Lisa Gill


as a Lotus

Letters to a
Dead Trappist

128 pages

6 x 9 inches

ISBN: 1-888809-33-7




Originally given an old copy of Thomas Merton’s Seeds of Contemplation by a friend’s mother, Lisa Gill began a series of 14 line poems which meticulously transcribe her own spiritual reckoning. As a response to Merton’s life and echoing the resonance she found in a world-view which included Christian contemplative life as well as Eastern religions and political work, she has fashioned a testament driven by a “hard-ass” sincerity capable of seeing her own distinct life. With a hunger that fallibility makes for receptivity and an eye which stays true to the bone, these poems lead toward the deep nature of immediate landscape and psyche with a capacity for perceiving their connectedness. A resolution exists here that poetry is indeed a calling—a journey of consequences where one keeps asking questions while pulled by a sense of Presence. Thomas Merton acts as inspiration as well as a friend for such dialogue, someone to hold her to scrutiny and not allow the glossing over of what’s real. In turns terrifying, funny, fierce, and transcendent, any one of these poems would reward a day’s meditation, yet it is impossible to stop reading them one after the other. Spare and lush at the same time, they work together like a tapestry of ever deepening revelations. Take nothing for granted, open the door, notice everything—know yourself, know poverty, doubt, ecstasy. For Lisa Gill every day is the first and last day of the world. Brilliant and uncompromising, this book will certainly appeal to anyone drawn to the sensibilities of Merton or the beauty of language at the service of inquiry.


Red as a Lotus like life is a peaceful mystery—a book that reaches and while it’s reaching, the reader’s mind wakes and the body wakes, and the tingling world exists as language and right next to it. It’s sort of a prayer and a love letter and something to keep next to the bed and the toilet and on your writing desk. Damn, she’s good. Maybe she’s talking to Thomas Merton, but Lisa Gill wrote it for me.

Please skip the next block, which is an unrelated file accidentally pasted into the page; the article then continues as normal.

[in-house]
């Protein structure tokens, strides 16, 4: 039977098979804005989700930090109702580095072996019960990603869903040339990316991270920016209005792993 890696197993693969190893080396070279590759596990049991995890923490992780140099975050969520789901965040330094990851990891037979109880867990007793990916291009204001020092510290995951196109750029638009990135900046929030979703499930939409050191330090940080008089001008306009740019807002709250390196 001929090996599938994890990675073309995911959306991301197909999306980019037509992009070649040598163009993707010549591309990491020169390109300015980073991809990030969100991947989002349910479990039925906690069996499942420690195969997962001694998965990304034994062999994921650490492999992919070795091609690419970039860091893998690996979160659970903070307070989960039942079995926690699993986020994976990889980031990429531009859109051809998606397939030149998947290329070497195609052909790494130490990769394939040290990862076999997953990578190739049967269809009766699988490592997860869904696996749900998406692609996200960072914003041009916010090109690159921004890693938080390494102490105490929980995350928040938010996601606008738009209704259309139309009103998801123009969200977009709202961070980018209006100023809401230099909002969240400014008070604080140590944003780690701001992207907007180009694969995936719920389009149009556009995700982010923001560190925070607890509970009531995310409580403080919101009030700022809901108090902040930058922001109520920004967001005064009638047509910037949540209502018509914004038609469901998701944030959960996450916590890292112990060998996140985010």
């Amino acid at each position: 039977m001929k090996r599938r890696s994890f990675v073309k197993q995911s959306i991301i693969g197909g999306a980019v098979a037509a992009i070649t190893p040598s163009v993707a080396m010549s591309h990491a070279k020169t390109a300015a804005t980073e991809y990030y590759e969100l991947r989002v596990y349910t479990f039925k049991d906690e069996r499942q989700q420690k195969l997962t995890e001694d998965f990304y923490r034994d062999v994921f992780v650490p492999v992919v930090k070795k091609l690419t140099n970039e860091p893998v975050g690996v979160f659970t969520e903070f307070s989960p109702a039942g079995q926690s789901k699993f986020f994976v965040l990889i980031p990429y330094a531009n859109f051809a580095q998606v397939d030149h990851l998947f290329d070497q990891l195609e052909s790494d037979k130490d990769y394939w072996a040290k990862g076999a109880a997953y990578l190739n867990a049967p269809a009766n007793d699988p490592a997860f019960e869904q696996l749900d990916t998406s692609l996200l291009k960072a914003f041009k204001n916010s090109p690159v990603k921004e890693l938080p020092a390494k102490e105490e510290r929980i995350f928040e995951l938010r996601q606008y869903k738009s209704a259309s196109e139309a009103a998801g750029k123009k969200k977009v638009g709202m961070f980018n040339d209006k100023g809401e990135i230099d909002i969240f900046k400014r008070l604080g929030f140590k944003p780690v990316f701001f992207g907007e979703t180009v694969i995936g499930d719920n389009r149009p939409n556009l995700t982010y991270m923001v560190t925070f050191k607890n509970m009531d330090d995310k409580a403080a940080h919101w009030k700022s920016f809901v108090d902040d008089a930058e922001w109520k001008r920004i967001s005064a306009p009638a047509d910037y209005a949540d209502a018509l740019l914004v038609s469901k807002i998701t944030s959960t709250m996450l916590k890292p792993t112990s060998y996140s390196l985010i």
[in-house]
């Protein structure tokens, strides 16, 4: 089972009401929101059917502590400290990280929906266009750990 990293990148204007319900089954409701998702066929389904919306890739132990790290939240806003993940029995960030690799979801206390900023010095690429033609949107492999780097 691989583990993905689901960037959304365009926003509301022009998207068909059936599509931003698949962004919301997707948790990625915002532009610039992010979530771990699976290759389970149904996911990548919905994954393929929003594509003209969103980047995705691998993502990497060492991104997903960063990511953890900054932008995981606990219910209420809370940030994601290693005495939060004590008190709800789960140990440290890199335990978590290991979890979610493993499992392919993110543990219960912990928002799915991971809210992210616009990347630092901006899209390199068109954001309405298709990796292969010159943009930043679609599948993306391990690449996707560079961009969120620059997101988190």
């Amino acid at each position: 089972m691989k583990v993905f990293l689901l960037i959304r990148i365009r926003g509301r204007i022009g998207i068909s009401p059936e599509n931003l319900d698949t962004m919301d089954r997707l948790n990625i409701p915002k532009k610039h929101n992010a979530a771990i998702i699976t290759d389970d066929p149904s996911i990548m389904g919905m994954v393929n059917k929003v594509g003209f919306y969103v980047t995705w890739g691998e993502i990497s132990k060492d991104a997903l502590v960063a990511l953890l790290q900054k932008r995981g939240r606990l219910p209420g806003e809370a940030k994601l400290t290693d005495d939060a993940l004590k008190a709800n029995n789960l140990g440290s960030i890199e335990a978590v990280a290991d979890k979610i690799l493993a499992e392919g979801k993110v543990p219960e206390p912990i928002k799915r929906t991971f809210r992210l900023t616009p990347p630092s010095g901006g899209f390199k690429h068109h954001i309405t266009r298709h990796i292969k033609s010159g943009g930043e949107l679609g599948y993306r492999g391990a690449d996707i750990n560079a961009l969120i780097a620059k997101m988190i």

—Eileen Myles

Red as a Lotus is a revelation. Its spiritual economy, its sense of character and place, and its fierce linguistic playfulness invite comparisons to Annie Dillard and Emily Dickinson. Like Thomas Merton, to whom these poems are written, Lisa Gill is a pilgrim of the inner life, willing whenever possible to live in a solitude that goes against the grain of our time.

—Alan Davis

This book is a testament to a rare kind of spiritual courage, one that is aware of its own unsteadiness, and because of this it is never pompous. It is a courage cloaked in humility, a courage violated by every doubt and suffering, a courage of almost hostile tenderness—and a sincerity that can rip you to shreds. Lisa Gill is not content to merely occupy a world, or even simply observe it. She must dismantle the world, and the assumptions that sustain it, down to the barest bolts and put it all back together again. We are left with the same world at the end of the book, but our awareness is forever altered.

—Mitch Rayes


Lisa Gill has just written a dazzling little journal of poetic meditations, Red as a Lotus: Letters to a Dead Trappist. Living alone in a little trailer by an alfalfa field with a copy of Thomas Merton’s Seeds of Contemplation, she’s woven a delicate basket of direct address to her dead monk muse (and the brilliant poet of Cables to the Ace), a Dickinsonian attention to simple lyric details, and a postmodern assemblage artist’s splash of imagery.

— Art Goodtimes


Red as a Lotus:
Letters to a Dead Trappist

by Lisa Gill

A Review by Jessica Powers

Lisa Gill wrote Red as a Lotus during the two years that she lived alone in a trailer next to an alfalfa field and while reading Thomas Merton’s book, Seeds of Contemplation. Merton claims, “The purpose of a book of meditations is to teach you how to think and not to do your thinking for you.” So she started writing letters to this Catholic monk, a man who died before she was even born. She couldn’t help herself. Simply reading and living where she did drew the letters out of her.

She begins:

Dear Thomas,
I write because we have something in common,
not death though that might work metaphorically,
rather what’s in our chests: your sternum and
my sternum are so similar I find myself hopeful.
Perhaps life can be endured despite this nasty bone.

She ends with an explanation that she’s been studying Chinese, and is curious about the word “zizijiao,” which she thinks means:

…the cry of a girl
who’d prefer to be a bird or a monkey but can’t. So she contemplates sandpipers, hoping at least to figure out how to move when moving,
and how to be still when still, body mind and tongue consensual.

In between the beginning and end, Gill’s poetry whispers the wisdom of mystics and monks— daily meditation. She tells Merton no end of secrets she learns from the desert:

“Perspective is shifty as a coyote,” and “This part, where you learn / to dig, is not easy…. / You begin to hunger / for harvests. You begin to search for what’s sustainable.”

She’s lonely, but it’s the sort of loneliness sought in order to find strength. She wishes, unaccountably, to be pulled over by cops, or maybe by “William Carlos Williams, so I could be seen for who I am.”

Gill’s honesty and simplicity tug at what makes all of us human, and what makes us all long for something outside ourselves.

from NewPages

Lisa Gill is an award-winning fiction writer, poet, performance artist, and community organizer. She lives near Moriarty, New Mexico.